Advances in solar heating and cooling systems

Dan S. Ward
1976 The Physics Teacher  
At the advent of a worldwide crisis in energy consumption and supply, interest in the sun as an alternative source of energy has increased dramatically. The impressive attributes of solar energy: the unlimited supply at zero fuel cost, the fact that it is nonpolluting, and its wide distribution over the earth, make this undeveloped energy source enormously attractive. An energy resource that cannot be exhausted or subject to price increases, that is environmentally ideal, and totally immune to
more » ... totally immune to political embargo must be considered a prime alternative to the conventional energy fuels. Solar energy does have some disadvantages; most notably an intermittent and diffuse nature. But engineering technology is quite capable of overcoming the difficulties of a low energy density as well as the day-to-day and weather-induced fluctuations of the solar radiation. The prime obstacle, however, to the widespread utilization of solar energy is economics. Solar energy can provide virtually any form or amount of useful energy needs, if we are willing to pay the cost. Because of the complex economics of solar energy, we are only now arriving at a point where it can hope to compete in the market place with conventional fuels. Solar heating and cooling of buildings represent the best near term possibility for economical competitiveness. And because of this, a large and varied research and development effort on economical solar heating and cooling systems is now being conducted. This has provided for some impressive advances in solar energy technology; this paper will discuss several of the most noteworthy advances. A basic criterion for the choice of these ideas is that of a potential near term commercial feasibility . Solar collectors A solar collector is nothing more than a means of accepting incident solar radiation with the capability of delivering useful energy, usually in the form of heat. Figures 1 and 2 show simple, baseline, flat-plate collectors capable of using solar heating and cooling systems. Essentially each collector consists of an absorber plate (commonly a black metal surface) which absorbs the incident solar radiation and converts the solar energy to heat, which can be transferred to another part of the system by utilizing some appropriate heat transfer fluid. In the process of collecting energy, the absorber plate will, of course, tend to come to thermal equilibrium with its surroundings by giving up heat. The solar collector other than the absorber plate is designed for the single purpose of reducing these heat losses from the absorber plate . Heat may be lost from the absorber plate by the three methods of heat transfer: radiation, conduction, or convection . Insulation beneath the absorber redu ces all three methods of loss as does the transparent APRIL 1976 Dan S.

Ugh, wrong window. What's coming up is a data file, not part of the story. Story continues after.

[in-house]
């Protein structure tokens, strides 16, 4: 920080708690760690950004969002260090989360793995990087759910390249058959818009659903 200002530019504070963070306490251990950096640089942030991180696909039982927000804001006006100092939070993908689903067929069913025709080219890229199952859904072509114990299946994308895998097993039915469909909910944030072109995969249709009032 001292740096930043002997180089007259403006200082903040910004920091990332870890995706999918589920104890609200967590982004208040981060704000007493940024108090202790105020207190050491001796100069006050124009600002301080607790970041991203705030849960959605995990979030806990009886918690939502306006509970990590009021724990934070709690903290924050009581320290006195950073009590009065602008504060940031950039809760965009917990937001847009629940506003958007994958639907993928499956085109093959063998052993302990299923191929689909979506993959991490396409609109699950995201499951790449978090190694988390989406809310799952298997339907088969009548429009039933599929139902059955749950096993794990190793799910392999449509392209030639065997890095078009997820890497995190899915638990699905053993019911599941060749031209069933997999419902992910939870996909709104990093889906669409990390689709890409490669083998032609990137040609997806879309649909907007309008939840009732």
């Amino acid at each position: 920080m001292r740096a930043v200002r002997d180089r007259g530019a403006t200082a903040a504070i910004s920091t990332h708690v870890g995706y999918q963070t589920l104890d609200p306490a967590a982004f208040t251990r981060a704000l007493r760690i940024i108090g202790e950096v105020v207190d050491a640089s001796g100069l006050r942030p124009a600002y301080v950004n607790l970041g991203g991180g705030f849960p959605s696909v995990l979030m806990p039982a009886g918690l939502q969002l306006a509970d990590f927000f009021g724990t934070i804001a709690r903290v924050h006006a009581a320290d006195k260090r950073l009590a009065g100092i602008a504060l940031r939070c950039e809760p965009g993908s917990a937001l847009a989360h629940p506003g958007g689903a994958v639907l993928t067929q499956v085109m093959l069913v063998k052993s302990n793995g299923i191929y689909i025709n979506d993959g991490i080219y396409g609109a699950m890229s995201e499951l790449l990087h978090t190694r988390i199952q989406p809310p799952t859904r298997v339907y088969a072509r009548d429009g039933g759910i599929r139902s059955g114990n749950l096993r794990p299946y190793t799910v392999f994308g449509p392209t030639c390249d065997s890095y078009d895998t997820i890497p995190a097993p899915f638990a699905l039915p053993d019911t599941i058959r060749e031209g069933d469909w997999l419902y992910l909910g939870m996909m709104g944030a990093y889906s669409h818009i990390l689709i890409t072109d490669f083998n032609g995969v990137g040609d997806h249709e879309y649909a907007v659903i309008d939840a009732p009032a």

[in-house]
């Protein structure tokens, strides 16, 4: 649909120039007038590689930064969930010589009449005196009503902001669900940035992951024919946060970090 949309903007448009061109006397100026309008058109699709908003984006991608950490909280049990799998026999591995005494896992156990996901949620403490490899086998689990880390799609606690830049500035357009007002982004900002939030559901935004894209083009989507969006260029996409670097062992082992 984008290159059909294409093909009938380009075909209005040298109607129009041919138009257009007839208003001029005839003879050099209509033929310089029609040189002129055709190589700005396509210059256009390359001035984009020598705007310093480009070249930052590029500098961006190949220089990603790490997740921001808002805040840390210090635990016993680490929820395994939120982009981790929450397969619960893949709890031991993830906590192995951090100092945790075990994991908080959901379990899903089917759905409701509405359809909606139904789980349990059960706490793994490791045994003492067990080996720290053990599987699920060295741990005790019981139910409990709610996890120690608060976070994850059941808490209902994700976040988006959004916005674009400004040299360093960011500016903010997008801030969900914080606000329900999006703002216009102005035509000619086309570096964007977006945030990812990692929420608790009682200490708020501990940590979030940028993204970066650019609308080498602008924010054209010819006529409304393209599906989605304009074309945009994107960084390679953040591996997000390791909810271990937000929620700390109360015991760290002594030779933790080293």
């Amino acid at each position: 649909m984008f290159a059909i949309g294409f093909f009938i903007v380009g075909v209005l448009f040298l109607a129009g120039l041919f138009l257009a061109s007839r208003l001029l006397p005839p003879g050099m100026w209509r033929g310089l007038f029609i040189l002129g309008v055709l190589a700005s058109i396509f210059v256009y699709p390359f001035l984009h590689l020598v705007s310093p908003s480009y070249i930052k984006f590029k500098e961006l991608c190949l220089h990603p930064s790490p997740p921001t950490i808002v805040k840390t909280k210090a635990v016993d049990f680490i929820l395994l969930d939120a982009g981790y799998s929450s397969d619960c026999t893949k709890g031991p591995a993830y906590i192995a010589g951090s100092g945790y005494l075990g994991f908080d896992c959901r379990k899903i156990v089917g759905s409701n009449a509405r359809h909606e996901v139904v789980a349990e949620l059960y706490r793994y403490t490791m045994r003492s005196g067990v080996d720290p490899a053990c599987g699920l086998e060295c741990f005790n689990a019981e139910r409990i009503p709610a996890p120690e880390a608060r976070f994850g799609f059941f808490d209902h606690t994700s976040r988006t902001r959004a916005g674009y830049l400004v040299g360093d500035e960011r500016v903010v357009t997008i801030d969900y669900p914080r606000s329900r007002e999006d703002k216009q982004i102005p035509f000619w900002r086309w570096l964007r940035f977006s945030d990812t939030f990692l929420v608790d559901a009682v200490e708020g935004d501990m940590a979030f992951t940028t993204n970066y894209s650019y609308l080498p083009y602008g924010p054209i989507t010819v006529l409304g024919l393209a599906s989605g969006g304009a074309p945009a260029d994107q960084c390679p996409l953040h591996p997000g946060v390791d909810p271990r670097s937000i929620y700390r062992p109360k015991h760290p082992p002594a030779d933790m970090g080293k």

doi:10.1119/1.2339357 fatcat:k3ir35p6vrbqvmvo5ihza3saj4